This key also avoids barre chords. It may even be a little friendlier to your fingers than E minor. Try them both out and see which one you like!

The Dance Monkey chords in the key of A minor go in this order:

Am  F G  Em

If you’re an absolute beginner on the guitar, we’ve got stepping-stone chord shapes here too!

Am (x02010)

F (xx3210)

G (320000)

Em (022000)

Apart from the F, you can use two-finger shapes for these chords and get yourself a perfectly satisfying and fun arrangement of this song.


Of course, if you’ve got the open chord shapes under your fingers, you can use them. The tricky chord in this progression is the F.

  • To get a clean F chord, keep your second and third fingers arched on the G and D strings while your first finger makes a mini-barre across the B and E strings.
  • Meanwhile, the above version of F is called an F major seventh, and it is as useful as it is beautiful.
  • Use it until you become more comfortable with the F chord shape below.

Here are the full versions of the Dance Monkey chords in the key of A minor.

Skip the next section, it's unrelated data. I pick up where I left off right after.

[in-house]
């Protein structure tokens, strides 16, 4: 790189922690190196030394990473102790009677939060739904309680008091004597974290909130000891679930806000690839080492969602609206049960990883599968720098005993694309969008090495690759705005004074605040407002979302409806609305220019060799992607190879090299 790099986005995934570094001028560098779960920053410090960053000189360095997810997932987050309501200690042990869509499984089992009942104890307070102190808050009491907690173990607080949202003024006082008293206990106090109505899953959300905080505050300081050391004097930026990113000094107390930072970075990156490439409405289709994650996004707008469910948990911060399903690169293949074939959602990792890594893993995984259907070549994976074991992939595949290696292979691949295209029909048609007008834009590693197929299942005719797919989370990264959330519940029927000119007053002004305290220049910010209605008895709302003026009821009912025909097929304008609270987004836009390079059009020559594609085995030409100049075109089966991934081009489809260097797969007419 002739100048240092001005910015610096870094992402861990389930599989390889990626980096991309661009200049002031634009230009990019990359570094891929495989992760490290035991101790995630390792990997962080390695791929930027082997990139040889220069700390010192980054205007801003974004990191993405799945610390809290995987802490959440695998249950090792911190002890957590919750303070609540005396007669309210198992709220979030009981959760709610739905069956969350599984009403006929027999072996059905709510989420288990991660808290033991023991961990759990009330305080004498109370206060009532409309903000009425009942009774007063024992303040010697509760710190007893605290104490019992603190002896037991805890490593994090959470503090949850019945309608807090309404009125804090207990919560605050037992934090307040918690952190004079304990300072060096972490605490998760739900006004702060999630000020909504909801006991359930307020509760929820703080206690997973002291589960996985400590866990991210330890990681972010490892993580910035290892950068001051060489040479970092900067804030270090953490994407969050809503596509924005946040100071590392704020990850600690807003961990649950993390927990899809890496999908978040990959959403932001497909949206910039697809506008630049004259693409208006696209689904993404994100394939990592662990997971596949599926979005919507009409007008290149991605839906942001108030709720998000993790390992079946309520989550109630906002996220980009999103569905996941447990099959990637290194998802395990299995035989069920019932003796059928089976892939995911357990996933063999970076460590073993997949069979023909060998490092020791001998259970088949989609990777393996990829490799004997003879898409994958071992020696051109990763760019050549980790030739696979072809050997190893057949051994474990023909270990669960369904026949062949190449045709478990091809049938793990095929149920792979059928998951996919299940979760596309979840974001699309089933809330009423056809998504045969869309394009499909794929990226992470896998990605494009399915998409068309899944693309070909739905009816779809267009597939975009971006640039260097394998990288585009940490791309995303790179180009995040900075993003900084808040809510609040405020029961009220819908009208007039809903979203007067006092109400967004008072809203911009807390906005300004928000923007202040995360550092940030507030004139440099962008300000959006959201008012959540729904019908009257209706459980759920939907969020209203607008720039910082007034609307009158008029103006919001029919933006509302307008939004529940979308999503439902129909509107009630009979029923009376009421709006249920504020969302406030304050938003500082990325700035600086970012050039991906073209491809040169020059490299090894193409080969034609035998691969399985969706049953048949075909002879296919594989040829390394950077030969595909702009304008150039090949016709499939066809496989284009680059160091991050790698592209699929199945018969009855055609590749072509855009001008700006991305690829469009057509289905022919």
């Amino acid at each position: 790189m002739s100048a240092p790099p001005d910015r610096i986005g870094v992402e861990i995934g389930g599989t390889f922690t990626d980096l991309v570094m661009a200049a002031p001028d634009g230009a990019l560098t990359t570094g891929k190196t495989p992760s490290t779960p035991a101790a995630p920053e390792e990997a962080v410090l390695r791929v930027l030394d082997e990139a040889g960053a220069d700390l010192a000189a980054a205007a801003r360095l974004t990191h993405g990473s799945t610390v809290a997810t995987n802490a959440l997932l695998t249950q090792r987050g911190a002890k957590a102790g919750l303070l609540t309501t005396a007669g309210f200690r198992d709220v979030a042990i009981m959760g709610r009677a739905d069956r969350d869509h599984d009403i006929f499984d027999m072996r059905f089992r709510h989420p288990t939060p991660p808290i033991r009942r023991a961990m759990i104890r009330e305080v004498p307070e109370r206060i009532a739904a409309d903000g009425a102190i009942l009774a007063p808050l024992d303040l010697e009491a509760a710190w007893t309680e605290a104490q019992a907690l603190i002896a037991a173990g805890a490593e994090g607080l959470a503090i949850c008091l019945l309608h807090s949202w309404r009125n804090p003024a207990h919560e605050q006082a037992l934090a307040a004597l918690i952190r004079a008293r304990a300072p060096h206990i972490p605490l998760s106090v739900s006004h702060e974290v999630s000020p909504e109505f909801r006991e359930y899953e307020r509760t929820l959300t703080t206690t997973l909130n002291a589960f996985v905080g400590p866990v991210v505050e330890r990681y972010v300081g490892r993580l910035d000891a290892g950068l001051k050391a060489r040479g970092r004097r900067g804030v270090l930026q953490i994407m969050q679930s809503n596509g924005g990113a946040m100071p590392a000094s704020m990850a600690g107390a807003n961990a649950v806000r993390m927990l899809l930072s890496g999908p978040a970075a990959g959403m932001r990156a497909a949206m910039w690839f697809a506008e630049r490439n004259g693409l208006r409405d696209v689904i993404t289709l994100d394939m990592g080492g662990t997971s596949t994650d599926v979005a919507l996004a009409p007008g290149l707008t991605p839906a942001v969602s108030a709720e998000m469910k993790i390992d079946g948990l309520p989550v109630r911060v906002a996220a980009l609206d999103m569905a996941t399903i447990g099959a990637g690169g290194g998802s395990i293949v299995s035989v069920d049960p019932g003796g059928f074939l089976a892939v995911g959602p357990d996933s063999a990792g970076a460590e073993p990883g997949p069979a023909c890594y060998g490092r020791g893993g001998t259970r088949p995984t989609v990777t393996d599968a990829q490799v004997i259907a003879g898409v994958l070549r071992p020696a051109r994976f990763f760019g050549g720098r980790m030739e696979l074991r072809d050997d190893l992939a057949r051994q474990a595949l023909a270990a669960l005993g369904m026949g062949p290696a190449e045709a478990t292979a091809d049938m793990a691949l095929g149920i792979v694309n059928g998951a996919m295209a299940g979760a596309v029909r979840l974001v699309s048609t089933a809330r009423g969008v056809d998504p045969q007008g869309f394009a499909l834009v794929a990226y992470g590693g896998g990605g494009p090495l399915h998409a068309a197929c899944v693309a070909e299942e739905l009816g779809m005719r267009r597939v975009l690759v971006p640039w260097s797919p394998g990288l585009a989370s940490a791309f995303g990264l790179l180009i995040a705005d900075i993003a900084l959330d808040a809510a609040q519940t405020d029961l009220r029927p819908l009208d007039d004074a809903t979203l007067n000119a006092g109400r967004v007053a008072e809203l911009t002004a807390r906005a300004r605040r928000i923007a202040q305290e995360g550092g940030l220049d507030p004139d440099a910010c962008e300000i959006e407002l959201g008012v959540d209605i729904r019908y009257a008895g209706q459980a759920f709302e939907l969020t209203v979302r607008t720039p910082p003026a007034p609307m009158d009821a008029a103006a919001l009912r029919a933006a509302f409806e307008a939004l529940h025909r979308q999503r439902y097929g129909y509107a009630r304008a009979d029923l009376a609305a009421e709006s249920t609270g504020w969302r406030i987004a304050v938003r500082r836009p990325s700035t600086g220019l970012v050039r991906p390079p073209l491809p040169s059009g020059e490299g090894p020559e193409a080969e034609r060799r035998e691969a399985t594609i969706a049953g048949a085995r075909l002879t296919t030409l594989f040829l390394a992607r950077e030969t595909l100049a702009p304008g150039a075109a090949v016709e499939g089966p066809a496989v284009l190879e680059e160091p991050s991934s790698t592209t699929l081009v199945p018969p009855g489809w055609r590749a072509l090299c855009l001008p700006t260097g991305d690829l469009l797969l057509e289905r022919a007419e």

Am (x02210)

F (xx3211)

G (320003)

Em (022000)

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Dance Monkey Chords: The Rhythm

There are never any hard-and-fast rules about the rhythm you should use when arranging a song for guitar.

The Dance Monkey chords aren’t even played on the guitar in the recording, so there’s no obvious pattern to copy.

The good news about that is you can choose whether to emulate some rhythm from the recording or to make up your own.

One principle to keep in mind is that the rhythm needs to be steady, adhering to the beat without dropping or adding any time to each measure.

Dance Monkey has a four-count measure, so your rhythm needs to fit into four counts or into a multiple of four.


To keep the rhythm steady but percussive, you can divide each beats into four.

It’s called a sixteenth-note strum because the measure is divided into sixteen equal parts (four strums per beat X four beats in a measure = 16)

The simplest way to do this is with a steady down-up strum:

Down-up-down-up, down-up-down-up, down-up-down-up, down-up-down-up

Practice that and accent the bolded strums.

  • Remember to keep your wrist loose so that you can strum quickly without losing control of the pick!
  • If you’re comfortable with the sixteenth-note strum, you can begin accenting in between the beat to make it more funky.